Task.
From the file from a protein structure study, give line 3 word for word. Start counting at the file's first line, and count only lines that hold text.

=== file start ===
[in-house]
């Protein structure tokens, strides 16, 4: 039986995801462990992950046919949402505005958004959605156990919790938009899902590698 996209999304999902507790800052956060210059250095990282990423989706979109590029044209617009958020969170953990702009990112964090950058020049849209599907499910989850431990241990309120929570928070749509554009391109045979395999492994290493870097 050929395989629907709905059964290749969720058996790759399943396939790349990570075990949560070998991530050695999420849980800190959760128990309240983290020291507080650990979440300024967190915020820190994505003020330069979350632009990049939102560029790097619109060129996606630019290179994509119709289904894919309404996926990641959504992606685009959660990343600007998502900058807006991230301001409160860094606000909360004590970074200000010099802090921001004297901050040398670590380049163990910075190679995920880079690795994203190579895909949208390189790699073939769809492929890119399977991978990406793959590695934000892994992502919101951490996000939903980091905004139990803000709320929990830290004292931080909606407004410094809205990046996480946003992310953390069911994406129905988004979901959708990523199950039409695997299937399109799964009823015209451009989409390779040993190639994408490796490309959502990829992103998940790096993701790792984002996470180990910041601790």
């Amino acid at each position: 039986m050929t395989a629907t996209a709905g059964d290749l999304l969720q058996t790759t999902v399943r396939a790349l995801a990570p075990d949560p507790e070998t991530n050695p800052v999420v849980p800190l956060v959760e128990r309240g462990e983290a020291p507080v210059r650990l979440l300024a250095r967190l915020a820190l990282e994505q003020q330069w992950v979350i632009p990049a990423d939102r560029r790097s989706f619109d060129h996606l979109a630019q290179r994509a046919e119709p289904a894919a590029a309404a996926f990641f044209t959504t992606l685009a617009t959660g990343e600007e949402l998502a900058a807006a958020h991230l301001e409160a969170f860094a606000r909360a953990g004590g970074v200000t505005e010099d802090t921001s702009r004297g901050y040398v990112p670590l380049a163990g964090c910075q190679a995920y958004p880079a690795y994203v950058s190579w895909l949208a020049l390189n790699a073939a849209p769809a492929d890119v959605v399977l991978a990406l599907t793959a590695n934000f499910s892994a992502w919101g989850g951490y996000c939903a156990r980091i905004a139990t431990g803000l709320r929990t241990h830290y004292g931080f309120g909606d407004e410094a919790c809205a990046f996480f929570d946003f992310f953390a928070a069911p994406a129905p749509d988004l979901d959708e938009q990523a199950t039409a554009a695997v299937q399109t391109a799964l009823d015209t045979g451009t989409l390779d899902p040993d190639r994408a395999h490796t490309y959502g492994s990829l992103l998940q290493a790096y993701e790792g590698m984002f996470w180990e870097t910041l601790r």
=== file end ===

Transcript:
């Amino acid at each position: 039986m050929t395989a629907t996209a709905g059964d290749l999304l969720q058996t790759t999902v399943r396939a790349l995801a990570p075990d949560p507790e070998t991530n050695p800052v999420v849980p800190l956060v959760e128990r309240g462990e983290a020291p507080v210059r650990l979440l300024a250095r967190l915020a820190l990282e994505q003020q330069w992950v979350i632009p990049a990423d939102r560029r790097s989706f619109d060129h996606l979109a630019q290179r994509a046919e119709p289904a894919a590029a309404a996926f990641f044209t959504t992606l685009a617009t959660g990343e600007e949402l998502a900058a807006a958020h991230l301001e409160a969170f860094a606000r909360a953990g004590g970074v200000t505005e010099d802090t921001s702009r004297g901050y040398v990112p670590l380049a163990g964090c910075q190679a995920y958004p880079a690795y994203v950058s190579w895909l949208a020049l390189n790699a073939a849209p769809a492929d890119v959605v399977l991978a990406l599907t793959a590695n934000f499910s892994a992502w919101g989850g951490y996000c939903a156990r980091i905004a139990t431990g803000l709320r929990t241990h830290y004292g931080f309120g909606d407004e410094a919790c809205a990046f996480f929570d946003f992310f953390a928070a069911p994406a129905p749509d988004l979901d959708e938009q990523a199950t039409a554009a695997v299937q399109t391109a799964l009823d015209t045979g451009t989409l390779d899902p040993d190639r994408a395999h490796t490309y959502g492994s990829l992103l998940q290493a790096y993701e790792g590698m984002f996470w180990e870097t910041l601790r």